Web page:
Jonnie Irwin has revealed that he felt like he was living a lie before he was honest with the world about his terminal cancer diagnosis.

The Escape to the Country presenter, 49, said in November that he “doesn’t know how long” he has left to live, after first being diagnosed with lung cancer in August 2020.

Irwin, who also fronted the Channel 4 property programme A Place In The Sun, kept his cancer a secret among close friends and family for two years, before deciding to share the news in November 2022 when his cancer spread to his brain.

In a new podcast launched on Wednesday (24 May) titled OneChat, by life insurance company AIG Life, Irwin has revealed that he hated hiding his condition from the world.

"The day I came out and told the world I had terminal cancer is the day I started living again, I started being Jonnie Irwin again and I actually feel alive,” Irwin said.

The presenter explained that he kept his terminal diagnosis a secret out of fear he would lose work.

“The only reason I kept it a secret is because I’ve got to feed my babies, I’ve got pay the bills because when you’ve got cancer, people write you off,” he said in the podcast.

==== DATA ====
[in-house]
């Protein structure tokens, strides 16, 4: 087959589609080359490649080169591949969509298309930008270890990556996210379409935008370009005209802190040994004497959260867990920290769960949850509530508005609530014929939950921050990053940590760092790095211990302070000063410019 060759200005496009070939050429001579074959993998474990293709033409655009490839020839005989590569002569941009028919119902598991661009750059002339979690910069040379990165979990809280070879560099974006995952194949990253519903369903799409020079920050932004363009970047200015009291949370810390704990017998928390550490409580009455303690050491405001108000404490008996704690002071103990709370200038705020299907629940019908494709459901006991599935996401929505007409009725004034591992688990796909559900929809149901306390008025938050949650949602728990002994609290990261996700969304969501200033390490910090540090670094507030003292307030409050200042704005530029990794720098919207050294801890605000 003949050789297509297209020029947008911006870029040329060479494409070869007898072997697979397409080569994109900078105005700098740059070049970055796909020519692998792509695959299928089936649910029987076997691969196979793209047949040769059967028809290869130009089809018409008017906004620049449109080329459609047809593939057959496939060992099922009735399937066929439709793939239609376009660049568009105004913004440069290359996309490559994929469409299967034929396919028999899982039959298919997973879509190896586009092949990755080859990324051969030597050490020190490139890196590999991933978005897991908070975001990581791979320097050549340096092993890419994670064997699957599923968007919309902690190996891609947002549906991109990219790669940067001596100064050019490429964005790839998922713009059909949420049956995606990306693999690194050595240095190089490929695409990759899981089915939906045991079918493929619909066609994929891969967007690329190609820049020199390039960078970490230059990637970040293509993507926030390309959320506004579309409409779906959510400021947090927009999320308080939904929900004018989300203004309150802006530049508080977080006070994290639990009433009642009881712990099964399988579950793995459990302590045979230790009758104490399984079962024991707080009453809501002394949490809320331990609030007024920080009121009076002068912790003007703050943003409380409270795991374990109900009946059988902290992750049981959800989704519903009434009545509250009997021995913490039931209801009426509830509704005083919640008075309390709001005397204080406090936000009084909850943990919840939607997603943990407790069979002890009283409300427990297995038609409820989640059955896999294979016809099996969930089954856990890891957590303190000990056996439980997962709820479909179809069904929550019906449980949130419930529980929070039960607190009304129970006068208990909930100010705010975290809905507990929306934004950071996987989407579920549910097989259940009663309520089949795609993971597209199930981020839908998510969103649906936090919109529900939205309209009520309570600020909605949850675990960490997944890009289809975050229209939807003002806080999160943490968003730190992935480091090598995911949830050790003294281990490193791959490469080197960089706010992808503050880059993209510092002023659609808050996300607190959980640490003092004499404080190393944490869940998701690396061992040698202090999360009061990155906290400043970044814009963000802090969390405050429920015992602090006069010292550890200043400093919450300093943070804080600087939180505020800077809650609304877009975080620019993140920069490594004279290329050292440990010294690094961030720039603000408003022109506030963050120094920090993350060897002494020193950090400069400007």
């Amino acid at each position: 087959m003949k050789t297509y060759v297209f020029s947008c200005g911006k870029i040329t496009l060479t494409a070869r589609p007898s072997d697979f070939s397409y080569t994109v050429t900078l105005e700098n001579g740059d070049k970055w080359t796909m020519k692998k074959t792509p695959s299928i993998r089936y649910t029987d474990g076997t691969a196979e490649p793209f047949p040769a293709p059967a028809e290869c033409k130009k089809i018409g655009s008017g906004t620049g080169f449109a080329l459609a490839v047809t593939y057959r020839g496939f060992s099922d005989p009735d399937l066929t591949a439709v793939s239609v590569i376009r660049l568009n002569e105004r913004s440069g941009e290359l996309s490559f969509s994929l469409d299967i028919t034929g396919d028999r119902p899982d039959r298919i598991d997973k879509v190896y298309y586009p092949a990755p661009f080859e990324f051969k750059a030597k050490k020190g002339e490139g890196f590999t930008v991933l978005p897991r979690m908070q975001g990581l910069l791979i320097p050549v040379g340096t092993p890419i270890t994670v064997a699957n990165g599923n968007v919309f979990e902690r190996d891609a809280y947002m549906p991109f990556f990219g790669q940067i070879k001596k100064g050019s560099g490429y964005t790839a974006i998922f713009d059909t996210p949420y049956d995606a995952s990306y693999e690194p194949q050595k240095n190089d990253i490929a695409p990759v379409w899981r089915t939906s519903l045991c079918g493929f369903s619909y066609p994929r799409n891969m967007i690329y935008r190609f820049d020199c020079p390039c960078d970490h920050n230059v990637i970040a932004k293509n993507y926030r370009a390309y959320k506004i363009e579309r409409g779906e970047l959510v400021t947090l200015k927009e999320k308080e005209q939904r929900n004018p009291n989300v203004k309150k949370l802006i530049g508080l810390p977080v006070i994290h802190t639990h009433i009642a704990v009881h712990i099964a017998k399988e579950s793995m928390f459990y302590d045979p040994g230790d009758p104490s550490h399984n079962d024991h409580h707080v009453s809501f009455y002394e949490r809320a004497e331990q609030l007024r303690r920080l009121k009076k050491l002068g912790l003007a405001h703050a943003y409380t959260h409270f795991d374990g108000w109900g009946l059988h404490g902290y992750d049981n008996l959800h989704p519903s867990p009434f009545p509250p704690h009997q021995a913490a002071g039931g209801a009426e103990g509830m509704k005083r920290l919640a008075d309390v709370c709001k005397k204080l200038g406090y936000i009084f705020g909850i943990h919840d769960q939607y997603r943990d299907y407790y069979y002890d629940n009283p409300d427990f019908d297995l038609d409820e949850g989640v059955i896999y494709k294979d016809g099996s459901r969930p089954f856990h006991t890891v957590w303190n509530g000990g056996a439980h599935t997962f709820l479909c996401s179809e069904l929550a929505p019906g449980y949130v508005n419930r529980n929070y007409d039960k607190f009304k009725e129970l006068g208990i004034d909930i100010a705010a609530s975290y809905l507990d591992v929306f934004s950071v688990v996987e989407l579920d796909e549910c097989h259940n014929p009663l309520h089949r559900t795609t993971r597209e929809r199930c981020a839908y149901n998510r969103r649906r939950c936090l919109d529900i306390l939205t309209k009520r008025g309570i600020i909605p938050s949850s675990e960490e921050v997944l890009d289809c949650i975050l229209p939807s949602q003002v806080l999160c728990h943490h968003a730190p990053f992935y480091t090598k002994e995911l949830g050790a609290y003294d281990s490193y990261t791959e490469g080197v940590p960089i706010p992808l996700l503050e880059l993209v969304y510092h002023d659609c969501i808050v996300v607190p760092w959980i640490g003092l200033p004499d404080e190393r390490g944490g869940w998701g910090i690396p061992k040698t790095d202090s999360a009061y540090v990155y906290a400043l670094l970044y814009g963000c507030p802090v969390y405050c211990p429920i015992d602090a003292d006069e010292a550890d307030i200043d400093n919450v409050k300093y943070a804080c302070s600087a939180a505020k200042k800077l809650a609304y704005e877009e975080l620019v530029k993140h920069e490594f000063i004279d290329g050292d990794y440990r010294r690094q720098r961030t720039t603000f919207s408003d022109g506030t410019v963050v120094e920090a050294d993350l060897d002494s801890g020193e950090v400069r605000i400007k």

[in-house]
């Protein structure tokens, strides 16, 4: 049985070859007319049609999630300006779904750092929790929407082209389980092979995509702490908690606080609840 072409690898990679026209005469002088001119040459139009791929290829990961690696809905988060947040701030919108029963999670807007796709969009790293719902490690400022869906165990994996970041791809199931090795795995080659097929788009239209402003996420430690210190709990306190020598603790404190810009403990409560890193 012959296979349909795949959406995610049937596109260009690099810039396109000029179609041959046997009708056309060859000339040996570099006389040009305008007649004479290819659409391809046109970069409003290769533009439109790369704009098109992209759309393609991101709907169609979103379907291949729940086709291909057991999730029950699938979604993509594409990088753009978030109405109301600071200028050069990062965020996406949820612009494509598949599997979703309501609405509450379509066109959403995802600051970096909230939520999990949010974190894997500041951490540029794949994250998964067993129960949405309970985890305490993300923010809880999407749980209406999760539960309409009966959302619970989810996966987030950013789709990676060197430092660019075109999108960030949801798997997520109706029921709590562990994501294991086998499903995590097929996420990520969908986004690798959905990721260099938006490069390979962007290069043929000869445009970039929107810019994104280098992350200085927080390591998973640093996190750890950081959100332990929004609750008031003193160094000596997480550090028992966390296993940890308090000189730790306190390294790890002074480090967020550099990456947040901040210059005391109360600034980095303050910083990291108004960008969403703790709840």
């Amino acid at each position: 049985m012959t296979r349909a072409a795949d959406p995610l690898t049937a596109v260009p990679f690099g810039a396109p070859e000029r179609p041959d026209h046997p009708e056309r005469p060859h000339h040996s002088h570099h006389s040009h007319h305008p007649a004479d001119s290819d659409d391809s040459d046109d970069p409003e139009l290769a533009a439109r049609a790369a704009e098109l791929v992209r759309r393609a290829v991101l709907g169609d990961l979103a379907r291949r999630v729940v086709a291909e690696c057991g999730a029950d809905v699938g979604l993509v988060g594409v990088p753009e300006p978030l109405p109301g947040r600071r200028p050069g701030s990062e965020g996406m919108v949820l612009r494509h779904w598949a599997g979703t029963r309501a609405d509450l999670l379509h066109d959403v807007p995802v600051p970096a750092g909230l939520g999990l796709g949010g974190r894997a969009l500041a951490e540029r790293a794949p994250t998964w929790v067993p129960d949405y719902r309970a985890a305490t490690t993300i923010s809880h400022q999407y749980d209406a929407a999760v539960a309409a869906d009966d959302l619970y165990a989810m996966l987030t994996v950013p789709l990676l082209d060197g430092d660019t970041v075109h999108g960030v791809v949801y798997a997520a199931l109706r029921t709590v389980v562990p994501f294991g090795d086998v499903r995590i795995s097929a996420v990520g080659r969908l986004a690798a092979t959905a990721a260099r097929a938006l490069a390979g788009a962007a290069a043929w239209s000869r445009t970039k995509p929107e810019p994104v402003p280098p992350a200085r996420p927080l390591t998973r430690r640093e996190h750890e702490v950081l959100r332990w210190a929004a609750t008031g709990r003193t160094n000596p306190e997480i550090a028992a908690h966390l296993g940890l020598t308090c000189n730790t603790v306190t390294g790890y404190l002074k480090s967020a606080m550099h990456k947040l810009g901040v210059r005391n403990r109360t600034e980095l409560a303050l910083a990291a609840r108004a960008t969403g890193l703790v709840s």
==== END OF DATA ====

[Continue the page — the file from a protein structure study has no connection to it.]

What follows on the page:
Irwin and his wife Jessica have three children; three-year-old son Rex and two-year-old twins Rafa and Cormac.

“I had to keep on providing for my family. I was living with such a dark cloud above me… anyone outside of my tight-knit [circle] didn’t know.”

Jonnie Irwin was reluctant to announce his diagnosis out of fear he would lose work (Flamingo Heights)
Jonnie Irwin was reluctant to announce his diagnosis out of fear he would lose work (Flamingo Heights)

This “dark cloud” meant Irwin would hide from photographs and selfies with fans as his appearance started changing after chemotherapy.

He said that telling the world was a “massive weight” off of his shoulders.

“One of the things that really inspired me to go public was because I will leave a little footprint on this planet because of a TV career but I want to leave a positive footprint but I think I can educate people into living their lives better, then I’ve got something my boys can be proud of.”

In March, Irwin gave a health update, telling The Sun: “I’m weak now, fragile and my memory is terrible… but I’m still here.”